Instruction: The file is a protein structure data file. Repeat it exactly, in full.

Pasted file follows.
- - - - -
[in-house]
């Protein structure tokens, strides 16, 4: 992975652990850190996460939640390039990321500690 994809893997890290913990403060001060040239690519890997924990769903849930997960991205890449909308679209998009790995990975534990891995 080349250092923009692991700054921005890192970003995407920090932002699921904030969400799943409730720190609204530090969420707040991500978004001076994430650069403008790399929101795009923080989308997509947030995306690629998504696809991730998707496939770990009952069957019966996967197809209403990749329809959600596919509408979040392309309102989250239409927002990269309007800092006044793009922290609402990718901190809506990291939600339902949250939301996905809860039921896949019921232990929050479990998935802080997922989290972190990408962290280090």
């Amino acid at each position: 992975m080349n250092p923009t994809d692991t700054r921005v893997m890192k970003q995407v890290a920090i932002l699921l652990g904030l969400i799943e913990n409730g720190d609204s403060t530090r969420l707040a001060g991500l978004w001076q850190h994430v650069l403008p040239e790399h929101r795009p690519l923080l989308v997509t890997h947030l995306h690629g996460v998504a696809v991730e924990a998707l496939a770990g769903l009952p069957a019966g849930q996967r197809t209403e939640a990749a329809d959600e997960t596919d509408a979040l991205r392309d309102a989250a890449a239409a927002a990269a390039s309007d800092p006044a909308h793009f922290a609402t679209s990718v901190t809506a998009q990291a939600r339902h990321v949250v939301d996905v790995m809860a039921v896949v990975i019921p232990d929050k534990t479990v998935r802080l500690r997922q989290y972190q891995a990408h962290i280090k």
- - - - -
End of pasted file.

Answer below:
[in-house]
């Protein structure tokens, strides 16, 4: 992975652990850190996460939640390039990321500690 994809893997890290913990403060001060040239690519890997924990769903849930997960991205890449909308679209998009790995990975534990891995 080349250092923009692991700054921005890192970003995407920090932002699921904030969400799943409730720190609204530090969420707040991500978004001076994430650069403008790399929101795009923080989308997509947030995306690629998504696809991730998707496939770990009952069957019966996967197809209403990749329809959600596919509408979040392309309102989250239409927002990269309007800092006044793009922290609402990718901190809506990291939600339902949250939301996905809860039921896949019921232990929050479990998935802080997922989290972190990408962290280090």
């Amino acid at each position: 992975m080349n250092p923009t994809d692991t700054r921005v893997m890192k970003q995407v890290a920090i932002l699921l652990g904030l969400i799943e913990n409730g720190d609204s403060t530090r969420l707040a001060g991500l978004w001076q850190h994430v650069l403008p040239e790399h929101r795009p690519l923080l989308v997509t890997h947030l995306h690629g996460v998504a696809v991730e924990a998707l496939a770990g769903l009952p069957a019966g849930q996967r197809t209403e939640a990749a329809d959600e997960t596919d509408a979040l991205r392309d309102a989250a890449a239409a927002a990269a390039s309007d800092p006044a909308h793009f922290a609402t679209s990718v901190t809506a998009q990291a939600r339902h990321v949250v939301d996905v790995m809860a039921v896949v990975i019921p232990d929050k534990t479990v998935r802080l500690r997922q989290y972190q891995a990408h962290i280090k």